Thai-U.S. Defense relations solid: U.S. academic
The decades-old strong defense relations between Thailand and the United States will not be eroded by Thailand’s increased cooperation with China or the new policies of the Trump administration, a respected academic from George Washington University told a Thai audience last week.
Defense relations between Thailand and the U.S. are “extremely deep, strong and long-standing,” said David Shambaugh, founding director of the China Policy Program at the Elliott School of International Affairs at George Washington University, noting the continuing joint military exercises such as Cobra Gold and CARAT, the joint naval drills.
Thailand is the oldest treaty ally of the United States in Asia, with trade relations dating back to 1833, and with defense cooperation a strong component of bilateral ties since the 1960s.
Speaking at a roundtable in Bangkok, Shambaugh said the U.S. was not asking Thailand or other countries in Southeast Asia to choose between America and China, and that relations with countries in the region should remain stable. He does not expect a trade war between China and the United States under President Trump despite an increase in tensions.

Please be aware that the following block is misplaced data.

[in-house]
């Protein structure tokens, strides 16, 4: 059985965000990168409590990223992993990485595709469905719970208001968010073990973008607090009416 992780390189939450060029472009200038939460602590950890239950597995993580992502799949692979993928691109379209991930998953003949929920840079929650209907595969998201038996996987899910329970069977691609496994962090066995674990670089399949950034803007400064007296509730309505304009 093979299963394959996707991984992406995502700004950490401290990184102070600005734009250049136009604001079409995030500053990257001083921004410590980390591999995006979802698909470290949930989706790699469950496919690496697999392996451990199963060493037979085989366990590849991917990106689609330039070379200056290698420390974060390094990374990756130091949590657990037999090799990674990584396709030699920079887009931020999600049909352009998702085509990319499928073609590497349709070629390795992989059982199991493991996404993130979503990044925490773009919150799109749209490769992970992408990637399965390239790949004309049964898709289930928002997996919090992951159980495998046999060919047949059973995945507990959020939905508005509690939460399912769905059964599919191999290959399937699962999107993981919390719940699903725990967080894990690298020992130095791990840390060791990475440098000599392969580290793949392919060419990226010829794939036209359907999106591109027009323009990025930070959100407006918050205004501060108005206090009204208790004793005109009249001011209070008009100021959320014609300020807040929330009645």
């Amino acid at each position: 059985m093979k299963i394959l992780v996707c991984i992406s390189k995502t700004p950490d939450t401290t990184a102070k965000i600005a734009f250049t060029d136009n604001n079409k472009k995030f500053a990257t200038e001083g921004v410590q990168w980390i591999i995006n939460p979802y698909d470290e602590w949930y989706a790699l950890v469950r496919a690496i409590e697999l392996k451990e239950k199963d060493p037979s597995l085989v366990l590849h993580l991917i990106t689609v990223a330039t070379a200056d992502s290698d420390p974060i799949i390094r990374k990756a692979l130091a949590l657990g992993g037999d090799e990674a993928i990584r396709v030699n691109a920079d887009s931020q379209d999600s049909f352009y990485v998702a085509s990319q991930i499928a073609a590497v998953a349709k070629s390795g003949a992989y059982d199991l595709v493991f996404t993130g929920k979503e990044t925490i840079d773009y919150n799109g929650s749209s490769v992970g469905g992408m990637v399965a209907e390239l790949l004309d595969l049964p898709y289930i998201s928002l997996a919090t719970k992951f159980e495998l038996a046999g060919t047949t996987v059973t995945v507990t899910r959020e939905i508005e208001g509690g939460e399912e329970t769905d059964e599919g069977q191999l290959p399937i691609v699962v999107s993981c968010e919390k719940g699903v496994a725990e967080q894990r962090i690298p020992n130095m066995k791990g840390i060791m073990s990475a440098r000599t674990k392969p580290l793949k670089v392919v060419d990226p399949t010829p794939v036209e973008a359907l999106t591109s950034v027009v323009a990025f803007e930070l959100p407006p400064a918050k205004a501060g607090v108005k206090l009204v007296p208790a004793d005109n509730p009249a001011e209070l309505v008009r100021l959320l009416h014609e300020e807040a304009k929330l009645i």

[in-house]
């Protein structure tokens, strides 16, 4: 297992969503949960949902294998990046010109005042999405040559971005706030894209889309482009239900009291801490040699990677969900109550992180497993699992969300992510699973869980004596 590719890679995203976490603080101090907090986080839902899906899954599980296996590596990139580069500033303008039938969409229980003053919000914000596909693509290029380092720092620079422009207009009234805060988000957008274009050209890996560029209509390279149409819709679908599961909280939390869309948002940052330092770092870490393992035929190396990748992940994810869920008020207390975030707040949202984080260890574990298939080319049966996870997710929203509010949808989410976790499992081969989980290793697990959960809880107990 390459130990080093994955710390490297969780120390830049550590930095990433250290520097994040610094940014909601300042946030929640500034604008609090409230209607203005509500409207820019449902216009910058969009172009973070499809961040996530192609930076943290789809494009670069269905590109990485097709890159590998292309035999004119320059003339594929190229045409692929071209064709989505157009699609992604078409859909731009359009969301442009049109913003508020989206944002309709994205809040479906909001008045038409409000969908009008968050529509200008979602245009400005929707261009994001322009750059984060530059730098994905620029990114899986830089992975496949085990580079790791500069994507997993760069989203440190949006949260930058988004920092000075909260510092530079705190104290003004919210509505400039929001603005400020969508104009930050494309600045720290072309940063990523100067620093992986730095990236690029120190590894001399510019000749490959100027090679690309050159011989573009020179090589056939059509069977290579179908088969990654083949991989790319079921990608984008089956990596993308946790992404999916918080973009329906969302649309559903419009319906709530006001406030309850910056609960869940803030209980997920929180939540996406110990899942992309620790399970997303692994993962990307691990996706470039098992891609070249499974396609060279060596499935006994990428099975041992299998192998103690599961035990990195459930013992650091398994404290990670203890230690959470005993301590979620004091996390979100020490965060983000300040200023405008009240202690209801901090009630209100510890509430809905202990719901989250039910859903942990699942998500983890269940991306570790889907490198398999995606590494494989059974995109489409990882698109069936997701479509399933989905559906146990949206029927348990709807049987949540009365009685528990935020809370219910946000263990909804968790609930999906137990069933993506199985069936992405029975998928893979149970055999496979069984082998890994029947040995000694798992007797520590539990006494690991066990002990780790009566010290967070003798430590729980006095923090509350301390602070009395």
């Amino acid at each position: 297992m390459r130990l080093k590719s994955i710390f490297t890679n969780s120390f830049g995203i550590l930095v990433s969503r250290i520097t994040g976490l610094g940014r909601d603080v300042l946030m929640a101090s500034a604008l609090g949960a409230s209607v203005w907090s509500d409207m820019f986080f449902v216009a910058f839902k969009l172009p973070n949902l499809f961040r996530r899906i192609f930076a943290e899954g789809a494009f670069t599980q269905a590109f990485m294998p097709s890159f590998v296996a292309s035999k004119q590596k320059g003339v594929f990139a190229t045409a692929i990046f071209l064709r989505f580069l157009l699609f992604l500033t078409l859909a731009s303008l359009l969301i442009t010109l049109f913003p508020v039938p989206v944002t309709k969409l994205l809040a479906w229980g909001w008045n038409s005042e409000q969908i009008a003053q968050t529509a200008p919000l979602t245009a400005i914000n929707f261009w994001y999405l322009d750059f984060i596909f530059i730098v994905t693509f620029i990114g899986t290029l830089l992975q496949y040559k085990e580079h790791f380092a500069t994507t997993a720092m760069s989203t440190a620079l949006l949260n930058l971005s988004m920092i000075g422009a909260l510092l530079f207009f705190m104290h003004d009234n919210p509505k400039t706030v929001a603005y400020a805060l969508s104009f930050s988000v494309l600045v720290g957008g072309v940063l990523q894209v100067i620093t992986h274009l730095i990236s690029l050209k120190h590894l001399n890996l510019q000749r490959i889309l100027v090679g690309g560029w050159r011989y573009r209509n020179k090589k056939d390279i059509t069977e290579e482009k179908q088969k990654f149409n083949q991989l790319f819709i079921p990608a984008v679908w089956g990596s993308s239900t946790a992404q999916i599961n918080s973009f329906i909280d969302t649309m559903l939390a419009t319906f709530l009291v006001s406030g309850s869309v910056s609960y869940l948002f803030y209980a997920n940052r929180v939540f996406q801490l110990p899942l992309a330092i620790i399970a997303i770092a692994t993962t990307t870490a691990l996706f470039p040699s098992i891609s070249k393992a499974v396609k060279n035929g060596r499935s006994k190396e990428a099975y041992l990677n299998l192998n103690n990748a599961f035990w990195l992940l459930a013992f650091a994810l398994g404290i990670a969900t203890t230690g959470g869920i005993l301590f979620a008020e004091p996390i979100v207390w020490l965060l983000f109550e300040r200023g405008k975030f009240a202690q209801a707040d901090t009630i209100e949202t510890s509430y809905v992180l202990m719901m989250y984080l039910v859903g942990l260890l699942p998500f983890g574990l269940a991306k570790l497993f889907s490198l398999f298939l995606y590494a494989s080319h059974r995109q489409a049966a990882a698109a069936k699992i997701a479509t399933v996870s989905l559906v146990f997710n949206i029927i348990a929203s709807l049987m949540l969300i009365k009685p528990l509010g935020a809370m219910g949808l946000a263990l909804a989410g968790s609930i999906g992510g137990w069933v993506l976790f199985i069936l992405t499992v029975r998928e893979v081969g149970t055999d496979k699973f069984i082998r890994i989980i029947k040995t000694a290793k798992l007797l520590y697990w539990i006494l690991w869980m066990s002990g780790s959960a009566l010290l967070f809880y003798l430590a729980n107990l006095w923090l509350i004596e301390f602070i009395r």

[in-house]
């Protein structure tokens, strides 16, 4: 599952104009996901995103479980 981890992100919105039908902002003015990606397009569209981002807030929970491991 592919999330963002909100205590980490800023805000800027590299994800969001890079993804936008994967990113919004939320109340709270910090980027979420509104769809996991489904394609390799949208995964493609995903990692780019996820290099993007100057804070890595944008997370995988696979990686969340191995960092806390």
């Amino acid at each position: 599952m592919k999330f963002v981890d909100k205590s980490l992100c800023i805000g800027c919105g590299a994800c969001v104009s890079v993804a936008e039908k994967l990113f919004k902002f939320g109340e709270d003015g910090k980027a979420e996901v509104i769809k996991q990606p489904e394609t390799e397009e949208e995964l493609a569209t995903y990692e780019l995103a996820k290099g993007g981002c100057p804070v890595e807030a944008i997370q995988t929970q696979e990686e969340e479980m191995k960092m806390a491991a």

“You will not see significant change at the regional level, but I assume we will see change in the China policy. I anticipate a change in Mr. Trump’s administration which is far more confrontational towards China,” he said.
Both sides realize that the consequences of a trade war would hurt both countries, he said, and so are unlikely to take their disputes too far, despite harsher rhetoric.
He said that the Trump administration’s decision to abandon the Trans Pacific Partnership free trade agreement would hurt America’s trade with countries in Asia. Although Thailand had not signed on to the agreement, it might still suffer indirectly as it would not benefit from a general increase in regional trade resulting from the deal.
Shambaugh spoke positively about China’s leader Xi Jinping, saying that the United States was now dealing with a strong China that is acting more responsibly in the global arena.
“Under Xi Jinping, China has really moved from being a free rider in global governance to a much more constructive, active participating contributor,” Shambaugh said.